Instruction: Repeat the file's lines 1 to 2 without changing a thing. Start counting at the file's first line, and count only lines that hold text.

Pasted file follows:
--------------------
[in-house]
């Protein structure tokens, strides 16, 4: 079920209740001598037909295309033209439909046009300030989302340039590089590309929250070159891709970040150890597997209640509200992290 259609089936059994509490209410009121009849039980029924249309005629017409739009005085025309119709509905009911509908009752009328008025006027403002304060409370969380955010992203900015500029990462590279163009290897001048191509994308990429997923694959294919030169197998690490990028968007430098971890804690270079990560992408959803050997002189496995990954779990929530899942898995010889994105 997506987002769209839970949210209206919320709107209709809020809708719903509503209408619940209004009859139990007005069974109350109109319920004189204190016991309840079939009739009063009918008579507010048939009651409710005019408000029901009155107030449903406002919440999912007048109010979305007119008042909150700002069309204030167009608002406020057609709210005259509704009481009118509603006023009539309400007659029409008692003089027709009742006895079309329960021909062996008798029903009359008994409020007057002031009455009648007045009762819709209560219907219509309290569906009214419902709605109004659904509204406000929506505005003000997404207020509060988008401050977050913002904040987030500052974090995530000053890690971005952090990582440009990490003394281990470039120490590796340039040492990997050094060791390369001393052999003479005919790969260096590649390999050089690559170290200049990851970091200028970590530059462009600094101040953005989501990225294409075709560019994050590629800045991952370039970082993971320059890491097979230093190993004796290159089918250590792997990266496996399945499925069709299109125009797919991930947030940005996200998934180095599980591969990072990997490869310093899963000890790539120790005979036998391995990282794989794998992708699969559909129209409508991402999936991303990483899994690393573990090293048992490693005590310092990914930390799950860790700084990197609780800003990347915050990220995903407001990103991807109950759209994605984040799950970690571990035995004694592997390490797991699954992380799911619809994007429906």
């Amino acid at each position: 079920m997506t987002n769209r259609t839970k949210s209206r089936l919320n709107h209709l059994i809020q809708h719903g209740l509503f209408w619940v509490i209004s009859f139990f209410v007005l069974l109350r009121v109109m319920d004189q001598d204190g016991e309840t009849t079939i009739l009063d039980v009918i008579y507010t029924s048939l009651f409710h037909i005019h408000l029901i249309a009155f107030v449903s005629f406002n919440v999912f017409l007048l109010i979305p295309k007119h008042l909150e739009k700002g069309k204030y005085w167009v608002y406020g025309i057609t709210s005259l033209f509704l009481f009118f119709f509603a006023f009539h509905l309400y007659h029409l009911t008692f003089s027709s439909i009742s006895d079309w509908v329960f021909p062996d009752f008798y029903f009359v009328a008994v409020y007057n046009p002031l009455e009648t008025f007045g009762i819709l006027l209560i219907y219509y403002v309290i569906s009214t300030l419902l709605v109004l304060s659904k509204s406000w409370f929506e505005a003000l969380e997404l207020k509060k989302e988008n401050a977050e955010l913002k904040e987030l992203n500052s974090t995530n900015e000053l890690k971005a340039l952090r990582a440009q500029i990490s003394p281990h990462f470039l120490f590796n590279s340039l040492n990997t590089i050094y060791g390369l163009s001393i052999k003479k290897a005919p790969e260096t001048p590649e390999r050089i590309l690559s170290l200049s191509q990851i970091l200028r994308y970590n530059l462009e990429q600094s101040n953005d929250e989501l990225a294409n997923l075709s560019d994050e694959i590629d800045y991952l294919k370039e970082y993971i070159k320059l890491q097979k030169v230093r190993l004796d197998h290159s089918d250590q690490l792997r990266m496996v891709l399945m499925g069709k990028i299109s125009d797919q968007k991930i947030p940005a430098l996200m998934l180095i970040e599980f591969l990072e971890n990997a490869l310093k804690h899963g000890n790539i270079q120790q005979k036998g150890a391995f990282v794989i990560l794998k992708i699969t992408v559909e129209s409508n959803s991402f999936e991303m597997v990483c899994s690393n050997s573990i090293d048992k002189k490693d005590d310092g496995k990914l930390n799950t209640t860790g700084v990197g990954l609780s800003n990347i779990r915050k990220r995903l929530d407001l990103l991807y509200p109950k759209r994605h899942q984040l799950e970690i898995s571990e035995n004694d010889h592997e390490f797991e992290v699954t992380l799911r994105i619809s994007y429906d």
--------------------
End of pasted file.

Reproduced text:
[in-house]
């Protein structure tokens, strides 16, 4: 079920209740001598037909295309033209439909046009300030989302340039590089590309929250070159891709970040150890597997209640509200992290 259609089936059994509490209410009121009849039980029924249309005629017409739009005085025309119709509905009911509908009752009328008025006027403002304060409370969380955010992203900015500029990462590279163009290897001048191509994308990429997923694959294919030169197998690490990028968007430098971890804690270079990560992408959803050997002189496995990954779990929530899942898995010889994105 997506987002769209839970949210209206919320709107209709809020809708719903509503209408619940209004009859139990007005069974109350109109319920004189204190016991309840079939009739009063009918008579507010048939009651409710005019408000029901009155107030449903406002919440999912007048109010979305007119008042909150700002069309204030167009608002406020057609709210005259509704009481009118509603006023009539309400007659029409008692003089027709009742006895079309329960021909062996008798029903009359008994409020007057002031009455009648007045009762819709209560219907219509309290569906009214419902709605109004659904509204406000929506505005003000997404207020509060988008401050977050913002904040987030500052974090995530000053890690971005952090990582440009990490003394281990470039120490590796340039040492990997050094060791390369001393052999003479005919790969260096590649390999050089690559170290200049990851970091200028970590530059462009600094101040953005989501990225294409075709560019994050590629800045991952370039970082993971320059890491097979230093190993004796290159089918250590792997990266496996399945499925069709299109125009797919991930947030940005996200998934180095599980591969990072990997490869310093899963000890790539120790005979036998391995990282794989794998992708699969559909129209409508991402999936991303990483899994690393573990090293048992490693005590310092990914930390799950860790700084990197609780800003990347915050990220995903407001990103991807109950759209994605984040799950970690571990035995004694592997390490797991699954992380799911619809994007429906």